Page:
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Memories and Representations of War: The Case of World War I by Elena Lamberti, Vita Fortunati

By Elena Lamberti, Vita Fortunati

The members to the current quantity strategy international warfare I and international conflict II as advanced and intertwined crossroads resulting in the definition of the hot ecu (and international) truth, and deeply pervading the making of the 20th century. those students belong to varied but complementary components of analysis - heritage, literature, cinema, artwork historical past; they arrive from numerous nationwide realities and speak about questions relating to Italy, Britain, Germany, Poland, Spain, now and then introducing a comparability among eu and North American stories of the 2 global conflict studies. those students are all guided by way of an analogous precept: to inspire the institution of an interdisciplinary and trans-national discussion so as to figure out new ways in a position to integrating and acknowledging assorted or maybe opposing how one can understand and interpret an identical ancient phenomenon. whereas assessing the best way the thoughts of the 2 international Wars were readjusted at any time when when it comes to the evolving overseas old atmosphere and during a number of mediators of reminiscence (cinema, literature, paintings and monuments), some of the essays give a contribution to unveil a cultural landscape inhabited via contrasting thoughts and via divided stories to not emphasise divisions, yet to recognize the moral desire for a very shared act of reconciliation.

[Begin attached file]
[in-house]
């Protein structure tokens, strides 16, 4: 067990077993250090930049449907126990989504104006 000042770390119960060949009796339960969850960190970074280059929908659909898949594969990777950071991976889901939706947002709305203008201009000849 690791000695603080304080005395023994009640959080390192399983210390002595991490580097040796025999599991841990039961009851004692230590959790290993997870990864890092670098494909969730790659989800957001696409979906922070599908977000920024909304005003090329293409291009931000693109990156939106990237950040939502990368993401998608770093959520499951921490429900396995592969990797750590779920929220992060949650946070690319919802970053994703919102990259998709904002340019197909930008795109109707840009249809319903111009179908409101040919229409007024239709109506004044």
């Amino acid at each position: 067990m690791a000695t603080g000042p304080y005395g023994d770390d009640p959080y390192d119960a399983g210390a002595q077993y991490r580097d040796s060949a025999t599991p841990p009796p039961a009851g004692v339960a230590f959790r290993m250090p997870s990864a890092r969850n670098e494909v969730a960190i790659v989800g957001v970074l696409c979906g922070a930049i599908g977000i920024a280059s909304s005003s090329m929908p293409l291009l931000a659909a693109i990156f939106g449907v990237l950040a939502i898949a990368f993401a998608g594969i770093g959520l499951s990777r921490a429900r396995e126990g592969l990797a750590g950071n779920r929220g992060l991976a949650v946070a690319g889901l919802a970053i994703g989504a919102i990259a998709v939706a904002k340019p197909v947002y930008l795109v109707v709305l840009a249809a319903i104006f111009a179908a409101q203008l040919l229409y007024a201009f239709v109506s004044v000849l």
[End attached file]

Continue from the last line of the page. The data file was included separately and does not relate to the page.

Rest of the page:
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Extra resources for Memories and Representations of War: The Case of World War I and World War II (Textxet Studies in Comparative Literature)

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In their sheer materiality, or as an object of discourse, literary works can trigger memories. Even those who have never read Remarque’s novel tend to associate something with it: the disillusionment of the “lost generation”, a bitter critique of war, or even pacifism (which, when one actually reads the novel, is not there at all, the protagonist Paul Bäumer being only a disillusioned, yet ideologically undecided soldier). Media of collective memory generally, and with regard to their cue-function specifically, are to a large extent subject to idiosyncratic readings, to actualizations according to the knowledge and needs of particular cultures of memory.

Without such actualizations, monuments, ritual, and books are nothing but dead material, failing to have any impact in cultures of memory. Although both levels interact continually, they do not necessarily interact 11 Les lieux de mémoire, I: La République; II: La Nation; III: La France, ed. Pierre Nora (Paris: Gallimard, 1984, 1986 and 1992); Samuel Hynes, A War Imagined: The First World War and English Culture (London: The Bodley Head, 1990); Jay Winter, Sites of Memory, Sites of Mourning: The Great War in European Cultural History (Cambridge: Cambridge UP, 1995).

And intr. by Julie Dashwood, Hull Italian Texts (Market Harborough: Troubador, 2000), 117. 46 Vita Fortunati responsibility to choose, to select, to mould the unformed mass of memories. At this point you could say that there exists an equivalence between the role of the writer, and that of the anthropologist and the historian. In 1962, Lévi-Strauss had already perceived how much of the work of the historian – which consists of choosing, eliminating, labelling, ordering and sieving – is closely aligned with the methods of the anthropologist and with those of the writer, particularly when he dealing with the memory.

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